• Austen Moore

Creating a Wader Scrape for Wildlife in Cambridgeshire

In 2017 I was a committee member of a Local Wildfowling & Conservation Organisation. My main interest was in the conservation aspects of the organisation and the work that was carried out across the land aimed at creating new habitats and maintaining existing ones.

Some land had recently been purchased and I felt it would be an excellent opportunity to develop half of the field into a new Wader Scrape. We would be using approximately 4 Acres for the Wader Scrape. The 4 Acres we choose was at the lower end of the field. The other half began to rise and never flooded which meant it wasn't suitable.

The first thing to do was to establish how much of the field we could use and how much we wanted to use. As I said above, one half of the field (south end) began to rise, so this made the job of choosing easier for us. Added to this, the main river ran across the bottom of the field which was effectively the North end. The two drains running either side of this field nearly always had water in them, which was a good sign. The water level in these drains would rise and fall depending on the water level in the river, which can be raised or lowered by Middle Level.

I set about planning what we could do with the wader scrape design. I wanted to do something very different. Instead of just one undulating scrape, I wanted to create multiple types of habitat within the space to attract as many different species as possible. At the same time, I wanted it to be easy to maintain. For this reason, everything we created allowed for a tractor and flail mover attachment to be driven around it for future maintenance. Because we had the dykes running either side of the field, I knew we could also add some underground pipe from these at each side to allow us to fill the scrape if needed when the water levels were increased by middle level. This was very easy to do by just burying some soil pipe just below the surface and adding a simple elbow joint at the scrape side which we could just turn up or down when, or if, water needed to be added.

We chose to use a local digger that had also done work on wader scrapes for the RSPB, so his knowledge was invaluable. Together we came up with following design. We would have 3 circular deeper ponds that would always hold water, and these would be at the upper end. There would also be a half moon shaped deeper pond a little further down. These would always hold water and everything we created would be seamlessly connected to the whole scrape with undulating channels that would all link. Nearest to the large ponds the channel would be scraped out at 1 meter deep so the deeper pond would always feed water into the connecting channels. Further down the channels would always be constantly undulating from a few hundred millimetres in depth to 600 or more and up again. These changes in heights would allow for wading birds and those that have a preference for different water depth.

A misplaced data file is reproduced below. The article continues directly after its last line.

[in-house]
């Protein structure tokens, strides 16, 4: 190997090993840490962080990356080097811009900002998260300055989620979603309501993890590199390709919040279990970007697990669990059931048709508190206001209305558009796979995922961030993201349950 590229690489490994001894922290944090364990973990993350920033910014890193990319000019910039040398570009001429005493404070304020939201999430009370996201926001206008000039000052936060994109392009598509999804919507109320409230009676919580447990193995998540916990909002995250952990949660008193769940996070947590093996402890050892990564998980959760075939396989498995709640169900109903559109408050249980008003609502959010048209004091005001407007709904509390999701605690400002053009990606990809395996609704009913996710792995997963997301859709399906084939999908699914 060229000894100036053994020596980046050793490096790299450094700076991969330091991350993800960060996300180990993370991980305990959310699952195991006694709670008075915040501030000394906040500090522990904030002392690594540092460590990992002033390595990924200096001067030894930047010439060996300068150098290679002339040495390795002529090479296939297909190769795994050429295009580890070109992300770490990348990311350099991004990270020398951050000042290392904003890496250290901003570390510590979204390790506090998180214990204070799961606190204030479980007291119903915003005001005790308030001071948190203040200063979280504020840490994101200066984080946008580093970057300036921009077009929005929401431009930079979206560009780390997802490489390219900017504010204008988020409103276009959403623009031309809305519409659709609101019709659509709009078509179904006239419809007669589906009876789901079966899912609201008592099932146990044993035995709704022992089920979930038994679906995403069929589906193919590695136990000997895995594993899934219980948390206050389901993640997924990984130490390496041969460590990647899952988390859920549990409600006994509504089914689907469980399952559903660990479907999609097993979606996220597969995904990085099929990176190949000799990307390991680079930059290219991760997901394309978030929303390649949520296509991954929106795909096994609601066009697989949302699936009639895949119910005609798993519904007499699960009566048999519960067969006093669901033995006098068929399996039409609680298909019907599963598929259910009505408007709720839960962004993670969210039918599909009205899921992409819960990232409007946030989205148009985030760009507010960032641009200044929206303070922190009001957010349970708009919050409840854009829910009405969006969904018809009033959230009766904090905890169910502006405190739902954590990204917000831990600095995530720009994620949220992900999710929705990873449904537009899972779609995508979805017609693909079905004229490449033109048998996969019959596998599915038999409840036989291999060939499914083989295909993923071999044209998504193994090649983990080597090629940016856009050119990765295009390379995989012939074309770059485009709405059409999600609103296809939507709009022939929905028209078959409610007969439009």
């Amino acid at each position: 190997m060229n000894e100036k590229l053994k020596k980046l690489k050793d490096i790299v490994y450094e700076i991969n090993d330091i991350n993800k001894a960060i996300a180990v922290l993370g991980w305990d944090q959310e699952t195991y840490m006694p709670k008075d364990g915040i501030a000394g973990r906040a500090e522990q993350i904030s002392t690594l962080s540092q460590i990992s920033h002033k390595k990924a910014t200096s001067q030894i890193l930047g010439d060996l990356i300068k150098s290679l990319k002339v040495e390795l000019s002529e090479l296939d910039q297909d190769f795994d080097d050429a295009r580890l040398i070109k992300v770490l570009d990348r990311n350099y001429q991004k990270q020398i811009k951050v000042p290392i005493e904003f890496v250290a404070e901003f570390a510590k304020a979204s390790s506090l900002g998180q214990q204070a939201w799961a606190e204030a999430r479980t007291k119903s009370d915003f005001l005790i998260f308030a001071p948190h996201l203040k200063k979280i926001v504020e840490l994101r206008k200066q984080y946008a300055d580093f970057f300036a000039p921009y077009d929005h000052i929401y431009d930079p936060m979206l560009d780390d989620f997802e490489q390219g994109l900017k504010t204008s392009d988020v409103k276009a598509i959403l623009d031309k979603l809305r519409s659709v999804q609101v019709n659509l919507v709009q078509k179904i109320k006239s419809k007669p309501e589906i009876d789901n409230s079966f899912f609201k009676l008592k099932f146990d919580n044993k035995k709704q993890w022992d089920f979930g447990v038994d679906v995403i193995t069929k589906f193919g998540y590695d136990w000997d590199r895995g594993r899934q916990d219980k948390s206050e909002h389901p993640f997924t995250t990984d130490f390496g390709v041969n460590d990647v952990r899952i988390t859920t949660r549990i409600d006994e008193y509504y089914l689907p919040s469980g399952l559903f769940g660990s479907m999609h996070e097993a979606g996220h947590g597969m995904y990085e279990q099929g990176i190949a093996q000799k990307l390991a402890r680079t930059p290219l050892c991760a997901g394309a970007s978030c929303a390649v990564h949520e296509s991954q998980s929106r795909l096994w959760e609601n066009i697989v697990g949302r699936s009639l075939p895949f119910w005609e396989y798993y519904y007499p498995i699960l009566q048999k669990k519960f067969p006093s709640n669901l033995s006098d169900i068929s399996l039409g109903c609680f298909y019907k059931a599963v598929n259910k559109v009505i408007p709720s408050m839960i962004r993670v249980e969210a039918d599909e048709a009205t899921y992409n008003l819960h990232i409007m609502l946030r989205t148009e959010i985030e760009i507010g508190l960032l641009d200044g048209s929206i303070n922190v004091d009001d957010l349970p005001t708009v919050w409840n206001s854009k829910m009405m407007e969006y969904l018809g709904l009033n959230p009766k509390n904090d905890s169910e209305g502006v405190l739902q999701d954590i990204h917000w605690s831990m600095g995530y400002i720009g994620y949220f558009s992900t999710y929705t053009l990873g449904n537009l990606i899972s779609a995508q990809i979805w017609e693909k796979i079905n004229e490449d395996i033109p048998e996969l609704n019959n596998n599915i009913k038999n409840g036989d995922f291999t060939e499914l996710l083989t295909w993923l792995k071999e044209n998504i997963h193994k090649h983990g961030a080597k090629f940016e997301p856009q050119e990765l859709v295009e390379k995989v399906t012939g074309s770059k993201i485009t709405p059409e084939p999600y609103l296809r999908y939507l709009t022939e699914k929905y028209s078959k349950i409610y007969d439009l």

On the right are pictures of the interlinking channels with undulating depths being created. The spoil was then spread across the surrounding land. Any breeding Ducks would be able to safely swim down any of the channels towards the North end which was next to the river.

We also created two very shallow long scrapes which you can see in the top picture that sat below the 3 circular deep ponds. These would only have water on during times of sustained rainfall or during winter and would just result in surface water covering the grass which Ducks love to feed and dabble in. This is where you often find Ducks feeding in winter. Often people think Ducks spend their time on ponds and deep water. What they don't see is that at dusk, these Ducks fly off to areas of grass that are covered in just a small amount of water around 100-200 millimetres in depth. Here they can spend the night feeding.

In the photos above you can see what the new wader scrapes looked like in summer, one year on from when we first carried out the work. You can also see the simple elbow joint that we can use as a valve to add water to the scrape if required.

There is so much wildlife already using the scrapes. This habitat hasn't just been about birds. It has numerous other species using it, including snakes and more water voles than I have seen one place before.

I hope you have found this article interesting. It may seem strange to find an article about creating a wader scrape on the page of a Life & Business Coach. But when you think about it, it fits perfectly with all the aspects of Life Coaching and Business Coaching. If you get the opportunity to do something for others or just for the environment, this gives you a far greater sense of achievement and fulfilment than doing something that you are just paid to do. The organisation I did this for is a business, so being able to carry out this project, something I hadn't previously done before was a challenge. It has received a visit from a national conservation organisation that said it was very different to anything they had seen previously, and they were very impressed with it. I hope it will be there for many years to come. I have been informed that they have now also planted the upper end of the field with a large number of trees which will provide additional habitat for wildlife.

If you have any land suitable for creating a wader scrape for wading birds and other species and you'd like to know more about how this wader scrape in Cambridgeshire was created, please feel free to get in touch.

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